When Tiger Woods described Pebble Beach Golf Links' greens as "awful" in the wake of his first round in the U.S. Open, he was roundly and appropriately criticized.
USGA executive director David Fay took him to task, arguing that Pebble Beach's greens had never been better, that some of the best superintendents and a dedicated staff worked tirelessly on getting the best from them. All true.
Here's another reason: A preponderance of rounds in the U.S., 78 percent according to the National Golf Foundation, are played on public courses, most of them featuring greens considerably worse than those on which the Open was played. Many of those same golfers would donate a body part for the opportunity to Pebble Beach at its worst. Bad form, Tiger.
Pebble's greens are poa annua, which get bumpy in the afternoon. Unavoidable. Here's what Ernie Els wrote on his website: "The greens weren't what you'd call perfect, but other than that it was one of the better U.S. Open set-ups that I've seen."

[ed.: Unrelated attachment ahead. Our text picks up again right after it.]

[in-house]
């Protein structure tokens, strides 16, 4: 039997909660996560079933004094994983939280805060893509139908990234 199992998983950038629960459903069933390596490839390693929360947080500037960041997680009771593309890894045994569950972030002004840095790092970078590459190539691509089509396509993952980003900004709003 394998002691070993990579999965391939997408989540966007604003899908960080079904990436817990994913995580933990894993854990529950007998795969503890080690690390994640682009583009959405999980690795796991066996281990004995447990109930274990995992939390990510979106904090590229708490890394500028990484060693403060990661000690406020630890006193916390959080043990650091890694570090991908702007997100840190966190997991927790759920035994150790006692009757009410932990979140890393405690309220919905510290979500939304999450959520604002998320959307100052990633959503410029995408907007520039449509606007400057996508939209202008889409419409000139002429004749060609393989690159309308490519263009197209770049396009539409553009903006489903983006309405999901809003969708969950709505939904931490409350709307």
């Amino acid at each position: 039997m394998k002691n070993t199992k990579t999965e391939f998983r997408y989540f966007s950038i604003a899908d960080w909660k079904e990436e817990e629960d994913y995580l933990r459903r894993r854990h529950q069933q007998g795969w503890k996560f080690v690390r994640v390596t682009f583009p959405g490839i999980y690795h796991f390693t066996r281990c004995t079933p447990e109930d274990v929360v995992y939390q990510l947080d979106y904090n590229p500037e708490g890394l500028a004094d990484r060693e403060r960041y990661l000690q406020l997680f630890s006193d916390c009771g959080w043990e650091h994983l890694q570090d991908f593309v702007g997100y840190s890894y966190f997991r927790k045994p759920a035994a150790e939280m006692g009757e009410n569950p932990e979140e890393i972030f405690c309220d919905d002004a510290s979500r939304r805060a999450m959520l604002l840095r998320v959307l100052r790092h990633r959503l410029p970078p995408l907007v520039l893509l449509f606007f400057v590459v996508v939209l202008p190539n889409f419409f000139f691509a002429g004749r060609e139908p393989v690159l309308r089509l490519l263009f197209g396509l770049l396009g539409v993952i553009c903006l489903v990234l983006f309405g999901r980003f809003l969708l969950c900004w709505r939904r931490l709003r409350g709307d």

Yet Els blamed his putting woes in the first round on himself. "After my round I went straight to the practice green and worked hard on my putting and managed to sort a few things out," he wrote.
Incidentally, the USGA emphasis on taking the Open to more public facilities is admirable, but understand this: the public courses on which the Open is played in no way resemble the public courses as the public plays them.
Woods is a product of public golf, having been weened on some courses for which "awful" would represent an improvement in their condition day in and day out.
He should know better.
-- John Strege